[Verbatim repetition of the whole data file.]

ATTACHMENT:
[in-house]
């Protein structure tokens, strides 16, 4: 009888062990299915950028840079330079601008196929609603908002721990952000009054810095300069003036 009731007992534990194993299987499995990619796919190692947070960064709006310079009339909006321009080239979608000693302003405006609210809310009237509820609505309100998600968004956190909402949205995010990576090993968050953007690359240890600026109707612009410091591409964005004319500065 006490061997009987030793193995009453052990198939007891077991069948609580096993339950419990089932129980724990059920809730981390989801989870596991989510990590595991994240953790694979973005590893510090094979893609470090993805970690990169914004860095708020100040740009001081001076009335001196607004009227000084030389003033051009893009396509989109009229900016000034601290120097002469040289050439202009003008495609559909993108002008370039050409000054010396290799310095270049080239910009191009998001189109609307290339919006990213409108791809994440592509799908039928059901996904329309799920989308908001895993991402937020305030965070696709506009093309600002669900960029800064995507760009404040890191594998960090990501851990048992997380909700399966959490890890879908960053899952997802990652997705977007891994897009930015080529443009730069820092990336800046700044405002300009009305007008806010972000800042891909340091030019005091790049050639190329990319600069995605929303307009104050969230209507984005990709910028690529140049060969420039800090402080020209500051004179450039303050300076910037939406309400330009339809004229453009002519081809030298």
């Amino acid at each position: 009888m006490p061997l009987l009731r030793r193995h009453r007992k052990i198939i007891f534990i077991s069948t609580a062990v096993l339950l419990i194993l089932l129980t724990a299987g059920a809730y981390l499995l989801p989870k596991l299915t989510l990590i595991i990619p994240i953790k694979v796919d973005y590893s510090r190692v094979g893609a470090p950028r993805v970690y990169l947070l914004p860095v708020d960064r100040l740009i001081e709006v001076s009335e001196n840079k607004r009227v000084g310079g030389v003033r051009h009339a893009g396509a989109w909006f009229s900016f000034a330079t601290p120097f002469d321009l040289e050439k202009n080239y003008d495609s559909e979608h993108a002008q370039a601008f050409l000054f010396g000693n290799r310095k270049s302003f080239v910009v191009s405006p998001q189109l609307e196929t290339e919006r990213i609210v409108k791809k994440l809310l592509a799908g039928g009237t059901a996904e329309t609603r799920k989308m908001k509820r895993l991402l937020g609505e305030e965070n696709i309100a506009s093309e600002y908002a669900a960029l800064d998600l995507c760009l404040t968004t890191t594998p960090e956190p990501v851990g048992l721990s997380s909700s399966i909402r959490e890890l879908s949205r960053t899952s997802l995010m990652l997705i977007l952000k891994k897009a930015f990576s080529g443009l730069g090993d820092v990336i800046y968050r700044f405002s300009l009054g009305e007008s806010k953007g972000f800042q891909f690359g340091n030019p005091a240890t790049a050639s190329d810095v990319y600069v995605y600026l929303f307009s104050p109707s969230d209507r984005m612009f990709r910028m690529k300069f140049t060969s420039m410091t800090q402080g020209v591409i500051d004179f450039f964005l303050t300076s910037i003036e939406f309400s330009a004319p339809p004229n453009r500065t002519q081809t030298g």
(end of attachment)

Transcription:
[in-house]
């Protein structure tokens, strides 16, 4: 009888062990299915950028840079330079601008196929609603908002721990952000009054810095300069003036 009731007992534990194993299987499995990619796919190692947070960064709006310079009339909006321009080239979608000693302003405006609210809310009237509820609505309100998600968004956190909402949205995010990576090993968050953007690359240890600026109707612009410091591409964005004319500065 006490061997009987030793193995009453052990198939007891077991069948609580096993339950419990089932129980724990059920809730981390989801989870596991989510990590595991994240953790694979973005590893510090094979893609470090993805970690990169914004860095708020100040740009001081001076009335001196607004009227000084030389003033051009893009396509989109009229900016000034601290120097002469040289050439202009003008495609559909993108002008370039050409000054010396290799310095270049080239910009191009998001189109609307290339919006990213409108791809994440592509799908039928059901996904329309799920989308908001895993991402937020305030965070696709506009093309600002669900960029800064995507760009404040890191594998960090990501851990048992997380909700399966959490890890879908960053899952997802990652997705977007891994897009930015080529443009730069820092990336800046700044405002300009009305007008806010972000800042891909340091030019005091790049050639190329990319600069995605929303307009104050969230209507984005990709910028690529140049060969420039800090402080020209500051004179450039303050300076910037939406309400330009339809004229453009002519081809030298």
């Amino acid at each position: 009888m006490p061997l009987l009731r030793r193995h009453r007992k052990i198939i007891f534990i077991s069948t609580a062990v096993l339950l419990i194993l089932l129980t724990a299987g059920a809730y981390l499995l989801p989870k596991l299915t989510l990590i595991i990619p994240i953790k694979v796919d973005y590893s510090r190692v094979g893609a470090p950028r993805v970690y990169l947070l914004p860095v708020d960064r100040l740009i001081e709006v001076s009335e001196n840079k607004r009227v000084g310079g030389v003033r051009h009339a893009g396509a989109w909006f009229s900016f000034a330079t601290p120097f002469d321009l040289e050439k202009n080239y003008d495609s559909e979608h993108a002008q370039a601008f050409l000054f010396g000693n290799r310095k270049s302003f080239v910009v191009s405006p998001q189109l609307e196929t290339e919006r990213i609210v409108k791809k994440l809310l592509a799908g039928g009237t059901a996904e329309t609603r799920k989308m908001k509820r895993l991402l937020g609505e305030e965070n696709i309100a506009s093309e600002y908002a669900a960029l800064d998600l995507c760009l404040t968004t890191t594998p960090e956190p990501v851990g048992l721990s997380s909700s399966i909402r959490e890890l879908s949205r960053t899952s997802l995010m990652l997705i977007l952000k891994k897009a930015f990576s080529g443009l730069g090993d820092v990336i800046y968050r700044f405002s300009l009054g009305e007008s806010k953007g972000f800042q891909f690359g340091n030019p005091a240890t790049a050639s190329d810095v990319y600069v995605y600026l929303f307009s104050p109707s969230d209507r984005m612009f990709r910028m690529k300069f140049t060969s420039m410091t800090q402080g020209v591409i500051d004179f450039f964005l303050t300076s910037i003036e939406f309400s330009a004319p339809p004229n453009r500065t002519q081809t030298g």